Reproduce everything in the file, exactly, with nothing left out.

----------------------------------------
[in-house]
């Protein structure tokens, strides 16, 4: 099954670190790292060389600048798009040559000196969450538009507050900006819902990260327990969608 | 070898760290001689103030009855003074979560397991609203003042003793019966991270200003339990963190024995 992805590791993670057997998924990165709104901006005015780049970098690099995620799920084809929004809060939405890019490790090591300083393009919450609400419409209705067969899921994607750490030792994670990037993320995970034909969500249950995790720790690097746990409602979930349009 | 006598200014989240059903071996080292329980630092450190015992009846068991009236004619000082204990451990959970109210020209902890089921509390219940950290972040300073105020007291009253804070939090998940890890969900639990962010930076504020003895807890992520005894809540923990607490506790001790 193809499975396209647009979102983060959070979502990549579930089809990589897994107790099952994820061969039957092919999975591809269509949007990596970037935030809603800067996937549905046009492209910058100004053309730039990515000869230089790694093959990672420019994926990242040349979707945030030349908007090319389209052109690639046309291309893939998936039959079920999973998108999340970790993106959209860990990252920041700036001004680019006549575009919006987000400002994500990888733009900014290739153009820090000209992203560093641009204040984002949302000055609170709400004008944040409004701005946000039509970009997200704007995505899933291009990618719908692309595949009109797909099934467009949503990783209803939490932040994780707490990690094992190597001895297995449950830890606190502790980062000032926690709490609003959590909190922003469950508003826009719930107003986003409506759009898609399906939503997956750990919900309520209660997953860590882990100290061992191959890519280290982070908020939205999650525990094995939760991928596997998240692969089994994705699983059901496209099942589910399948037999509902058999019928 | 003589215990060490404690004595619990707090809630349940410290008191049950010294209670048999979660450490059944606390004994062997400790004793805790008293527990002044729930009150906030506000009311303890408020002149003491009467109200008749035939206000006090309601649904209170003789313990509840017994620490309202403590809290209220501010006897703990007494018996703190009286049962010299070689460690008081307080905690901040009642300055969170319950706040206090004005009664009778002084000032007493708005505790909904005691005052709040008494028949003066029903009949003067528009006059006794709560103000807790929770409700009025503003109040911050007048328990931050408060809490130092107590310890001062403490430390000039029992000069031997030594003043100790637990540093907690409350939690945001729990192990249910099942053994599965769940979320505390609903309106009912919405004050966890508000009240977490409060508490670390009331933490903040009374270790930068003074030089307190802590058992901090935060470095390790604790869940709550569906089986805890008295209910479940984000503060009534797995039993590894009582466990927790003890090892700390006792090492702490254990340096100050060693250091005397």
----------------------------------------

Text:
[in-house]
């Protein structure tokens, strides 16, 4: 099954670190790292060389600048798009040559000196969450538009507050900006819902990260327990969608 | 070898760290001689103030009855003074979560397991609203003042003793019966991270200003339990963190024995 992805590791993670057997998924990165709104901006005015780049970098690099995620799920084809929004809060939405890019490790090591300083393009919450609400419409209705067969899921994607750490030792994670990037993320995970034909969500249950995790720790690097746990409602979930349009 | 006598200014989240059903071996080292329980630092450190015992009846068991009236004619000082204990451990959970109210020209902890089921509390219940950290972040300073105020007291009253804070939090998940890890969900639990962010930076504020003895807890992520005894809540923990607490506790001790 193809499975396209647009979102983060959070979502990549579930089809990589897994107790099952994820061969039957092919999975591809269509949007990596970037935030809603800067996937549905046009492209910058100004053309730039990515000869230089790694093959990672420019994926990242040349979707945030030349908007090319389209052109690639046309291309893939998936039959079920999973998108999340970790993106959209860990990252920041700036001004680019006549575009919006987000400002994500990888733009900014290739153009820090000209992203560093641009204040984002949302000055609170709400004008944040409004701005946000039509970009997200704007995505899933291009990618719908692309595949009109797909099934467009949503990783209803939490932040994780707490990690094992190597001895297995449950830890606190502790980062000032926690709490609003959590909190922003469950508003826009719930107003986003409506759009898609399906939503997956750990919900309520209660997953860590882990100290061992191959890519280290982070908020939205999650525990094995939760991928596997998240692969089994994705699983059901496209099942589910399948037999509902058999019928 | 003589215990060490404690004595619990707090809630349940410290008191049950010294209670048999979660450490059944606390004994062997400790004793805790008293527990002044729930009150906030506000009311303890408020002149003491009467109200008749035939206000006090309601649904209170003789313990509840017994620490309202403590809290209220501010006897703990007494018996703190009286049962010299070689460690008081307080905690901040009642300055969170319950706040206090004005009664009778002084000032007493708005505790909904005691005052709040008494028949003066029903009949003067528009006059006794709560103000807790929770409700009025503003109040911050007048328990931050408060809490130092107590310890001062403490430390000039029992000069031997030594003043100790637990540093907690409350939690945001729990192990249910099942053994599965769940979320505390609903309106009912919405004050966890508000009240977490409060508490670390009331933490903040009374270790930068003074030089307190802590058992901090935060470095390790604790869940709550569906089986805890008295209910479940984000503060009534797995039993590894009582466990927790003890090892700390006792090492702490254990340096100050060693250091005397």